The Flaming Lips are an odd band to have achieved mainstream success. After years of noncommercial psychedelic art-rock experimentation like the four-disc Zaireeka (1997), they broke through to mass appeal with The Soft Bulletin (1999) and Yoshimi Battles the Pink Robots (2002). The latter features the finest existential love song to ever become the official rock song of Oklahoma:
Do you realize that everyone you know someday will die
And instead of saying all of your goodbyes, let them know
You realize that life goes fast
It’s hard to make the good things last
You realize the sun doesn’t go down
It’s just an illusion caused by the world spinning round
— Do You Realize??
The Lips also have more ambition than most of their contemporaries when it comes to the audiovisual aspects of a rock group’s responsibilities. They were inspired by how some of their forebears did more than contract third parties to film them live in concert or to direct hagiographic documentaries. The Beatles (A Hard Day’s Night, Help!, Yellow Submarine), The Who (Tommy, Quadrophenia), and Pink Floyd (The Wall) all made feature films that deserve to be considered among their canonical audio-only discography. As Lips frontman Wayne Coyne told Pitchfork:
we’d always talked about how the Flaming Lips should have a movie, like the Ramones have a movie, or the Beatles. Not in a pretentious way, just like, “Yeah! We should have a movie!” We thought, “Well, why not? We’ll just sort of make one and see what happens.”
They began talking up Christmas of Mars years ago, and the longer the delay, the greater the legend. It was rumored to be either an expensive folly on the scale of Axl Rose’s album Chinese Democracy (in production for 14 years for a budget of $13 million) or an elaborate meta joke. But in fact, the Lips did in all seriousness work on the project off and on for about seven years. They produced the whole thing in their stomping grounds of Oklahoma City, mostly around Coyne’s own home. For better or for worse, it’s entirely their vision, written and co-directed by Coyne, with Bradley Beesley (who directed several of the band’s music videos) and George Salisbury.
Surely Coyne & co. must have been familiar with the infamous b-movie Santa Claus Conquers the Martians (1964) (in the public domain and a free download). The spectacularly awful movie was hilariously massacred on both Mystery Science Theater 3000 in 1991 and by Cinematic Titanic in 2008. Like this ignoble predecessor, Christmas on Mars is saddled with long sequences of bad dialogue delivered poorly by amateur actors. Even cameos by the Lips’ pals Fred Armisen and Adam Goldberg are really awkward.
Partly inspired by the psychedelia of Stanley Kubrick’s 2001: A Space Odyssey, Christmas on Mars actually owes more to the blue-collar atmosphere of Ridley Scott’s Alien. The humans in Christmas on Mars are ordinary people in an extraordinary locale, struggling to survive. One year prior, humanity has established a dilapidated space station on Mars. Worse, the crew members are slowly going mad and suffering hallucinations. As they conclude, man is not meant to live in space. The sole purpose of the colony, other than constantly repairing its decaying infrastructure, seems to be to support a test-tube baby due on midnight, Christmas Eve. The only woman on the station lives in a bubble, feeding the baby through a tube grafted into her belly.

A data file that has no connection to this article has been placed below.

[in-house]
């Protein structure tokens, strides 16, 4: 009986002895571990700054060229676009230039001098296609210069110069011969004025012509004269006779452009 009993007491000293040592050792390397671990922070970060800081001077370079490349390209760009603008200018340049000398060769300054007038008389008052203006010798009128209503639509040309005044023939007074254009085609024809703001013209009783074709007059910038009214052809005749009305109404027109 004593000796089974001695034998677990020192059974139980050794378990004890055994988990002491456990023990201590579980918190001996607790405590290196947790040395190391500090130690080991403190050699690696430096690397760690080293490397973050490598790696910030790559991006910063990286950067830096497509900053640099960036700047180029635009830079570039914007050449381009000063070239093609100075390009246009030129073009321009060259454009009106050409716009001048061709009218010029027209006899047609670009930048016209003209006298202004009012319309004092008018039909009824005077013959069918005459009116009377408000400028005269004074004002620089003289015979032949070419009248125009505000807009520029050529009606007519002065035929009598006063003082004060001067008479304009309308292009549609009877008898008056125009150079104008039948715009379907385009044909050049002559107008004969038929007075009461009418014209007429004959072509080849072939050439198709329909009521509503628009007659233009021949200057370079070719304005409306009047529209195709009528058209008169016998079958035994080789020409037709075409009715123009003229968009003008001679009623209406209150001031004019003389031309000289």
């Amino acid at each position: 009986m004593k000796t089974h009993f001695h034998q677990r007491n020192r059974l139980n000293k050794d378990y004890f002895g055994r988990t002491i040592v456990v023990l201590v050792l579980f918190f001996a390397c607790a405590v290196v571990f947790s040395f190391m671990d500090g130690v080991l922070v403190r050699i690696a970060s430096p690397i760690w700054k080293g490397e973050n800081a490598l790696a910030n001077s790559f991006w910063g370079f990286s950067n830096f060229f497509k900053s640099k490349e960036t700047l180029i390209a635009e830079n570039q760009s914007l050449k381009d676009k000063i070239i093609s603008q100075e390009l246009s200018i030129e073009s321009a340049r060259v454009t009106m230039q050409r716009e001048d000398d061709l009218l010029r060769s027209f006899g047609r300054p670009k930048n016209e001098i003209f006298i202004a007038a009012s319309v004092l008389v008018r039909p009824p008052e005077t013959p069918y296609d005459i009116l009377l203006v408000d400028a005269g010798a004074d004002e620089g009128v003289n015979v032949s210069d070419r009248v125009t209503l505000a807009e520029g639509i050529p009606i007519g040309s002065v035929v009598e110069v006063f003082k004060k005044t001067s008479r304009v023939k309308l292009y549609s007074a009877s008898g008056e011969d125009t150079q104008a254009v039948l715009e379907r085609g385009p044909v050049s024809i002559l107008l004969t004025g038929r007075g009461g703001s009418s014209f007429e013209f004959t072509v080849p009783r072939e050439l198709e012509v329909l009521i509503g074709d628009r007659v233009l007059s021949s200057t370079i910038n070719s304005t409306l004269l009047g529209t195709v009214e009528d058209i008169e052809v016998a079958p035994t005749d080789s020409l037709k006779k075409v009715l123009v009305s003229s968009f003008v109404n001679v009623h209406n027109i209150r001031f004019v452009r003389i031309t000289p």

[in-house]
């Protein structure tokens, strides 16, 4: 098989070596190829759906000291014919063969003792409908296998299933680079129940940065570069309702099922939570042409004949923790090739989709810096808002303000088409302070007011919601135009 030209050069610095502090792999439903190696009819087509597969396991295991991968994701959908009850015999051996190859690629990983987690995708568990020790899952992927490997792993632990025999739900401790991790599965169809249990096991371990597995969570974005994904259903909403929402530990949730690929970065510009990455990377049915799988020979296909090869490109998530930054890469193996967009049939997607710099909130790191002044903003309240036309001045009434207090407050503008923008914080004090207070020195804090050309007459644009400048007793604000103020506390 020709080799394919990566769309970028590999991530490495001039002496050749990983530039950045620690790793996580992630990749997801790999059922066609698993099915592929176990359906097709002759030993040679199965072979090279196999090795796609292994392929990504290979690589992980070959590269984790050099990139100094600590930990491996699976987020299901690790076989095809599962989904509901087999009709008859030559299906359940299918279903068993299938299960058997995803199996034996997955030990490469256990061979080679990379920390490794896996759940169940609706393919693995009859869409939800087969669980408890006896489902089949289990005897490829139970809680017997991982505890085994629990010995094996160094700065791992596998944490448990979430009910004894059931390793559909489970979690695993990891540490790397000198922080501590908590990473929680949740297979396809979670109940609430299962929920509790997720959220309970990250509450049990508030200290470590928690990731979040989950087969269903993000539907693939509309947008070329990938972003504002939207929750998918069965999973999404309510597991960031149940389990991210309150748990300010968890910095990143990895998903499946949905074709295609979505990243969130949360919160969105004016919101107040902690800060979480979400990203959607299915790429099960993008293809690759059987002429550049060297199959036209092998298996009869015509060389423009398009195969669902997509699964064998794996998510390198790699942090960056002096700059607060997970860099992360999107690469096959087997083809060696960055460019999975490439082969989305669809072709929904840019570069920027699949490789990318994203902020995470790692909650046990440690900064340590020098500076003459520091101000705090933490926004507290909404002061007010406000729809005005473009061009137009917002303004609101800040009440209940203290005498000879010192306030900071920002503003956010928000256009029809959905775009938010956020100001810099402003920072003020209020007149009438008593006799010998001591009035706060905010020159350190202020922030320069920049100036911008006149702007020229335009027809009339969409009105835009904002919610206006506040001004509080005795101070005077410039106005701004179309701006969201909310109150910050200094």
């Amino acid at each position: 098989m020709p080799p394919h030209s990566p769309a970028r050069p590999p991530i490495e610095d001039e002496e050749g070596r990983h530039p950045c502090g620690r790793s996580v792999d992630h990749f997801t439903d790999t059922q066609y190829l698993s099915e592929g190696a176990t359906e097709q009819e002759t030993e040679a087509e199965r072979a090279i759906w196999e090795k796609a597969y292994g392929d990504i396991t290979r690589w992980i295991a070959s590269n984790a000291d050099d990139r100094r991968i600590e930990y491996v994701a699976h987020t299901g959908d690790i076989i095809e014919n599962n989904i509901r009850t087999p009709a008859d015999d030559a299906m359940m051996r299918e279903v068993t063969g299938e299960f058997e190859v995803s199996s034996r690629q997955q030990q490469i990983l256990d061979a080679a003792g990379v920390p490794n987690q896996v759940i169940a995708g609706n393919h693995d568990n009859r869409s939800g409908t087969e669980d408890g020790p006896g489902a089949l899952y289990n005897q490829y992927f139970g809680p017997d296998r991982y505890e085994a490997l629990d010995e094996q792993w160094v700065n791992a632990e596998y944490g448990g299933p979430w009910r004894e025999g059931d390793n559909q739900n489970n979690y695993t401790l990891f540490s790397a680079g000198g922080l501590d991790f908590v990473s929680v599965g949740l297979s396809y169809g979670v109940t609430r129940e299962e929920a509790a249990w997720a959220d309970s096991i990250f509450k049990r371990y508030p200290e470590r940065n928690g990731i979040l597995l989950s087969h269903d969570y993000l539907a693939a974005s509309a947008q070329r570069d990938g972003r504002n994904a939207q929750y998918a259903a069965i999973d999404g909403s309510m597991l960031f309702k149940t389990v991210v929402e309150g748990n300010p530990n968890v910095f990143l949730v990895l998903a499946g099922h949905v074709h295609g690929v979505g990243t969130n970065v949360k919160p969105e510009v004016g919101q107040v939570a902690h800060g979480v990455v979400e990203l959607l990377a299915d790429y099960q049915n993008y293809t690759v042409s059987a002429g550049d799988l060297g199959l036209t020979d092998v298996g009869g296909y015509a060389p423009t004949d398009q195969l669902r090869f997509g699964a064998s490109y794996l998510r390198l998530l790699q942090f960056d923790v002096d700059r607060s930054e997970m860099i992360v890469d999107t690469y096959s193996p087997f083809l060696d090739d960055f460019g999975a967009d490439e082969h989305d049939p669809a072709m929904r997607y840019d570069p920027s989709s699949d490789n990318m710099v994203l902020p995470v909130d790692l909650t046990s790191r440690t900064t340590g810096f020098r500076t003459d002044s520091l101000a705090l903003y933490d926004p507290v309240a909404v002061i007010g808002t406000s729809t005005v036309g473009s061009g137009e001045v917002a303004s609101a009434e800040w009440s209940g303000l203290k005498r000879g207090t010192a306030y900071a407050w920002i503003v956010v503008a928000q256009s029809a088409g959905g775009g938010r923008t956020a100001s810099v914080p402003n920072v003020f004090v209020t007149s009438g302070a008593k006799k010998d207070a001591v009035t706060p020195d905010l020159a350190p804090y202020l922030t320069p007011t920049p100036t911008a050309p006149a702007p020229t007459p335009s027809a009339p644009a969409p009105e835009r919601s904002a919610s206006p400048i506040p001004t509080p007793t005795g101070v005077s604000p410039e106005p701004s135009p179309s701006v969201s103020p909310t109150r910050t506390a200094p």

Major Syrtis (Lips member Steven Drozd) has taken it upon himself to organize a Christmas Pageant to raise morale. He is in fact partially responsible for their current predicament, as he apparently sacrificed storage space to cart some Christmas accoutrements to Mars, a decision that has near-fatal consequences for the colony. The colony’s only source for happiness is very nearly ruined when his chosen Santa commits suicide. The Alien Super-Being (Coyne) lands nearby in a spherical spacecraft, which conveniently shrinks to a size suitable to be swallowed until he needs it again. Even though Coyne wrote the script, and is quite a talker if the DVD’s bonus interviews are to be judged, the role he assigned himself has no dialogue. He fills Santa’s shoes and repairs both Syrtis’s busted snow machine and the colony itself. He saves Christmas and allows the baby to be born.
Far more interesting are the beautiful optical special effects (at least, I assume they’re optical – if they actually are digital, they’re uncommonly beautiful). Some of the abstract psychedelia was so freaky I feared it might burn out my aging television. Most curious is the strange preoccupation with vaginal imagery. The Alien Super-Being passes in and out of his spaceship through a vaginal portal. Syrtis hallucinates a visiting spaceman with a pulsating vagina for a face, and later dreams of an entire marching band with similar orifices in place of faces (say that ten times quickly).
A pre-movie sequence advises viewers to have sex, smoke pot, or just do whatever they like while watching the movie. This boring Dork Reporter dared to disobey these instructions and simply watched it alone at home, stone cold sober. Not to put too fine a point on it, I suspect Christmas on Mars is one of those things best experienced in an altered state.